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Top>Opinion>Democracy and the Lay Assessor System


Ryo Ogiso

Ryo Ogiso [Profile]

Democracy and the Lay Assessor System

Ryo Ogiso
Professor of Criminal Law, Chuo Law School, Chuo University

Yanba Dam and Due Process

A historic change in leadership in the Lower House election this August brought about the review of policies and projects of the past, which is creating controversy. One of the symbolic projects is Yanba Dam in Gunma Prefecture. Recently the Minister of Land, Infrastructure and Transportation has announced a review of the flood control and water utilization effects of Yanba Dam, while the policy of discontinuing its construction will remain unchanged.

The system of government through which citizens directly participate in various policy decision making processes in the pursuit of happiness is referred to as democracy. Democracy, for better and for worse, supports policies preferred by the majority of the public. Therefore, it is not at all surprising that a dam under construction will be discontinued in a democratic system as a result of leadership change. However, this does not mean the government can make any decisions that it wants with no questions asked so long as they are supported by the majority of the public, as there are various interested parties involved in national construction projects, whether dams or roads. In the course of promoting policies, the government must thoroughly explain the necessity (or non-necessity) of a project and the reason for selecting the project site, etc. to the relevant local citizens and listen to their views. Although the policy supported by the majority will eventually be selected through local referenda or elections, those who are forced to give up their ancestral estates for the interests of the public are entitled to due compensation. Since policies that satisfy the interests of all the people concerned are most unlikely to exist, this type of process is crucial to make opponents comply with the selected policies. In the field of law, the process is known as due process of law.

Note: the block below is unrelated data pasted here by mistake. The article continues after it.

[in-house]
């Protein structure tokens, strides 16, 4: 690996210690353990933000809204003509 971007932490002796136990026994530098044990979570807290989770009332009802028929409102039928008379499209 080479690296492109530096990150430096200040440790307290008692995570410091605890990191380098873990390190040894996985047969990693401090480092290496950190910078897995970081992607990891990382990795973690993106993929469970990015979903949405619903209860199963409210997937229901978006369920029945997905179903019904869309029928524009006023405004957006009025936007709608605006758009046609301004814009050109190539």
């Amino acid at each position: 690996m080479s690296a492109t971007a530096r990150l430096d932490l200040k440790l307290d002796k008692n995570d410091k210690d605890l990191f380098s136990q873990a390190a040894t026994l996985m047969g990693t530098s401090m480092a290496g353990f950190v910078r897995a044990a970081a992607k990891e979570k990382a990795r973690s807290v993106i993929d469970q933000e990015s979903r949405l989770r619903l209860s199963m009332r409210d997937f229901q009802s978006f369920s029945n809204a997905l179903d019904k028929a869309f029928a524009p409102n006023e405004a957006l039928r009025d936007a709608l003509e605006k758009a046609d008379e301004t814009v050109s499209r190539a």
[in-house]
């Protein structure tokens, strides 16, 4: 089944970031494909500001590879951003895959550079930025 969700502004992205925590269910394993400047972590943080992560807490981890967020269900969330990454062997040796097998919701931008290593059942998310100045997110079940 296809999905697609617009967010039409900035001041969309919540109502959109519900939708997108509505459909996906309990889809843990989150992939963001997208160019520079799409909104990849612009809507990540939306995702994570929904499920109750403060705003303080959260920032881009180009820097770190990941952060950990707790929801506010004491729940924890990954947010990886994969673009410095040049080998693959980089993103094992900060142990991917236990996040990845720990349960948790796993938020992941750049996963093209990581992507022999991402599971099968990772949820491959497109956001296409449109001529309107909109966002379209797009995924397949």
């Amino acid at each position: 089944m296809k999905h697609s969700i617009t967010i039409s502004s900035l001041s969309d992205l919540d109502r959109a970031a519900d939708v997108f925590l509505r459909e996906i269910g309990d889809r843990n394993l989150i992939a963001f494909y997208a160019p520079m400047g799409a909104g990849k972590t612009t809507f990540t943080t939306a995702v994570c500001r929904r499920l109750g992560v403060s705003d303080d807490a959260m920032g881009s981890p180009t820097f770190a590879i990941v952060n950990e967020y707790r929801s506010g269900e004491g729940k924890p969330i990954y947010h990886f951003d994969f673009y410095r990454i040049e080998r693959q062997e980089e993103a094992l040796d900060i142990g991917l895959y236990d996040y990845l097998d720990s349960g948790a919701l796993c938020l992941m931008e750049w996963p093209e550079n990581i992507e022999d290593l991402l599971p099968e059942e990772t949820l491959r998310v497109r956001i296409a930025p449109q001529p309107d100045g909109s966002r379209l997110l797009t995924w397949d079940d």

Lay Assessor System Introduced

On May 21, 2009, the lay assessor system started in Japan. The public will participate in judgment of criminal cases and determination of criminal penalties in this system. A court document shows that as of September 17 the ruling of the first trial was given for nine cases (46 cases reported at the end of October by the media), while the number of cases received by district courts throughout Japan from May 21 to September 1 targeted for this system accounted for 566, including: 132 homicides, 126 robberies resulting in death, 51 violations of the Stimulants Control Law, 45 arsons of inhabited structures and 39 rapes resulting in death or injury. Lay assessors and judges will try these cases one by one in collaboration.

The purpose of this system is "to promote the public understanding of criminal trials and raise their confidence in them," as is stipulated in Article 1 of the Act Concerning Participation of Lay Assessors in Criminal Trials: "Through the participation in criminal proceedings of lay assessors with judges, this legislation seeks to contribute to the promotion of the public's understanding of the judicial system and thereby raise their confidence in it". The media often reported that according to an opinion poll 60 - 70% of the public do not want to serve as a lay assessor, listed reasons to decline that were acceptable, and relayed opinions from those who had served as lay assessors on the overly strict confidentiality obligations. However, the fundamental question of "Why do the public have to participate in criminal proceedings now?" is not clear. In other words, it is not certain whether the philosophy of the system was shared among the public or not, but there are some who say that "Since Japan is a democracy it is quite natural that the public participate in court trials".